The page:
Internet privacy is predicted to emerge as the top IT security concern among businesses and internet users in 2014, according to research by the internet security firm ESET.
Recent revelations from the National Security Agency (NSA) scandal, cybercrime resulting from increasing malware on Android platforms and threats from non-traditional devices such as smart cars, game consoles and TVs have exacerbated online privacy concerns, the report said.
“With the increase in their dependence on electronic devices, Middle East users are now more vulnerable than ever,” said Pradeesh VS, general manager, ESET Middle East.
“This is mainly due to a lack of awareness which inhibits users’ ability to take appropriate security measures.”
ESET also highlighted other key internet security trends for the coming year.
With the majority of internet users concerned about their online privacy, the report predicted increased interest in protecting information stored in the cloud.
ESET forecasts that online data will mainly be protected through encryption, a method of making information unreadable unless it is deciphered by a key, and better access control with two-factor authentication. Research has also indicated that the number of organisations adopting two-factor authentication, which is already in use by stalwarts such as Facebook, Google and Microsoft, will rise in 2014.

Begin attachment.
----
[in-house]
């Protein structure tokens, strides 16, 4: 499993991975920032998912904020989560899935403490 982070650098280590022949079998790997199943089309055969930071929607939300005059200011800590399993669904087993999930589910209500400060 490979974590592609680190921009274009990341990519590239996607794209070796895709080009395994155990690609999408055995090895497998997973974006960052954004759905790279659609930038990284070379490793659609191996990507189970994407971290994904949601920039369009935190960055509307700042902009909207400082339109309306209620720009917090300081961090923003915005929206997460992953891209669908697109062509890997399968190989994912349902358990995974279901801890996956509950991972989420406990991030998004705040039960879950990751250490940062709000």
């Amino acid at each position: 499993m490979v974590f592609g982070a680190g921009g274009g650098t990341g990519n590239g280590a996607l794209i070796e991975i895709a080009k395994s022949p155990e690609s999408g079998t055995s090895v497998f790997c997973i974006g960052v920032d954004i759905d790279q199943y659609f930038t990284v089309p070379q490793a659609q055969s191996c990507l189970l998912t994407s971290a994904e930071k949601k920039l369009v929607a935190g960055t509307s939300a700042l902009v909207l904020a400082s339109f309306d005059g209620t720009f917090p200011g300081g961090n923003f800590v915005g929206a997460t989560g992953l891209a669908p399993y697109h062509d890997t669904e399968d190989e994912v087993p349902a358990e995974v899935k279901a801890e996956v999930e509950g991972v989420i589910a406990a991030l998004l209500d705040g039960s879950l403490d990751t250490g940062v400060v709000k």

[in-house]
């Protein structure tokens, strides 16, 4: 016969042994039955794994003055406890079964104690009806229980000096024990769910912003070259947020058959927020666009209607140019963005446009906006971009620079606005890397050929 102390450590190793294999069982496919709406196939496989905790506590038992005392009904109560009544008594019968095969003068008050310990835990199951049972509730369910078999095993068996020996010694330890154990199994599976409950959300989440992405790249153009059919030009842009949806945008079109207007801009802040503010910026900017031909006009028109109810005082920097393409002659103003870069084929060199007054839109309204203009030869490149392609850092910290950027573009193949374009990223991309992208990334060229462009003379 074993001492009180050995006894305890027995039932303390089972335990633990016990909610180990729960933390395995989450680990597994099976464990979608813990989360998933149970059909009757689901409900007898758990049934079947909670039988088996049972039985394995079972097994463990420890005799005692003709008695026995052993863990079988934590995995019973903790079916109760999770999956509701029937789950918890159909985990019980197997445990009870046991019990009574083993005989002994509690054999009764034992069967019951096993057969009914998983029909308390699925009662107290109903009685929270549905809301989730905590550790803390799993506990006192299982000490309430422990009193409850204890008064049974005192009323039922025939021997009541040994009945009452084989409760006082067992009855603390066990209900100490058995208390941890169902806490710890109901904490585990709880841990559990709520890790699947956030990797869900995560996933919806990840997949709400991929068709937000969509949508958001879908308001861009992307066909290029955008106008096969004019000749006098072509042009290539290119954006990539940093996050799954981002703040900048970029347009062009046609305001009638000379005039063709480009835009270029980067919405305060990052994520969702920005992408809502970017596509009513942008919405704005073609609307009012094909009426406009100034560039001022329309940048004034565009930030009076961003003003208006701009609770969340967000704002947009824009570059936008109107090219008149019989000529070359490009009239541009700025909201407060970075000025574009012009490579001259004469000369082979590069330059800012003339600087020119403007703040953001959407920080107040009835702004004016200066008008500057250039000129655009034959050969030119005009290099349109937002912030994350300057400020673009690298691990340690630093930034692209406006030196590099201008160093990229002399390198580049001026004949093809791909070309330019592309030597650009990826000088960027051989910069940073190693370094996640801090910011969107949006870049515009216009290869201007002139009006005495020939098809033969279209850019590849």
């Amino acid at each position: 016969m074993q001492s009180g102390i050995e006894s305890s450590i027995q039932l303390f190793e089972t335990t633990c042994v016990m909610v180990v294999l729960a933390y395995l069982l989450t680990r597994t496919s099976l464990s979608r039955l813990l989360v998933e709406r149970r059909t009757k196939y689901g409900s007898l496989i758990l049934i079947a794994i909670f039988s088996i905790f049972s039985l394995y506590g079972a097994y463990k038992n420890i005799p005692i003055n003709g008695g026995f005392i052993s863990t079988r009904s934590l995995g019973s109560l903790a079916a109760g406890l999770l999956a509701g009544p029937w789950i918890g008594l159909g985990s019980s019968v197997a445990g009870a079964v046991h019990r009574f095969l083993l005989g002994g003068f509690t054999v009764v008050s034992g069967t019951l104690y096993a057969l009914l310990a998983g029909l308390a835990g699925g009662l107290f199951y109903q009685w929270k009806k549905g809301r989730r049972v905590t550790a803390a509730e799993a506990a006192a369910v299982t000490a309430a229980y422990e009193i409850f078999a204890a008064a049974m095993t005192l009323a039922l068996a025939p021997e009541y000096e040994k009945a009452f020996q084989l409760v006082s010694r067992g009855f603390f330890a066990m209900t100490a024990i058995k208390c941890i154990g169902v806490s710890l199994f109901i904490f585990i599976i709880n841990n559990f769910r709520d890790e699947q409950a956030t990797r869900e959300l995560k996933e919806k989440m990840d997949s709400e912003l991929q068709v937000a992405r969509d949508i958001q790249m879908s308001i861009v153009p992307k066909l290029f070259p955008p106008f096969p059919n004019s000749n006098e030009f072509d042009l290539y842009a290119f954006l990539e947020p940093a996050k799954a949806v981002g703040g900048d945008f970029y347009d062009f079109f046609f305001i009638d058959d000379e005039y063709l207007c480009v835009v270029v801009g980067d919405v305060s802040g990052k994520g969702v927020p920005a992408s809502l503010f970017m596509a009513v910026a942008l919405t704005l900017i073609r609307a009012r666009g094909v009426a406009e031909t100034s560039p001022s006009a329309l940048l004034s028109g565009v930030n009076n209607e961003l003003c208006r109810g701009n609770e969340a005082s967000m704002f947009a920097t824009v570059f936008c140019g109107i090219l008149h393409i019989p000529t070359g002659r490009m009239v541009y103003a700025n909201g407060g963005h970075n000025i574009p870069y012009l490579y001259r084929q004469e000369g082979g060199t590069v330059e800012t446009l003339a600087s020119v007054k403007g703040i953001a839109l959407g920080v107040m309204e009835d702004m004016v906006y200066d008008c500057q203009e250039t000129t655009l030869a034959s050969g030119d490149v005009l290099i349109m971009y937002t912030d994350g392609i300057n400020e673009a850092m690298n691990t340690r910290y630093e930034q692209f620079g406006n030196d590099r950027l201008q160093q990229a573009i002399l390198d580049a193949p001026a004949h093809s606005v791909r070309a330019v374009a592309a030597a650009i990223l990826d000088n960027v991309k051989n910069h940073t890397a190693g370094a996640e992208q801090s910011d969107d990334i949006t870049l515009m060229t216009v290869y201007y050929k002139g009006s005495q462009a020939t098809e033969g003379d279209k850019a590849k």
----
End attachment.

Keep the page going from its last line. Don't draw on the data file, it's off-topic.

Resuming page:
The report estimated that malware in Android platforms will continue to grow in 2014 with country specific malware spreading to target a wide set of geographic locations.
Malicious threats will continue to rise with the increasing use of devices such as smart cars, game consoles and smart TVs, ESET said.
Home to some of the world’s wealthiest individuals and companies, cyber crime has gained pace in the region with attacks on governments and financial institutions on the rise.
The UAE has the highest infection rates from malware in the region – over 34 per cent – according to an earlier survey by security consultant Trend Micro.
The survey found that the region has a 100 per cent infection rate with 20 per cent of businesses experiencing an average of three security breaches in the last 12 months.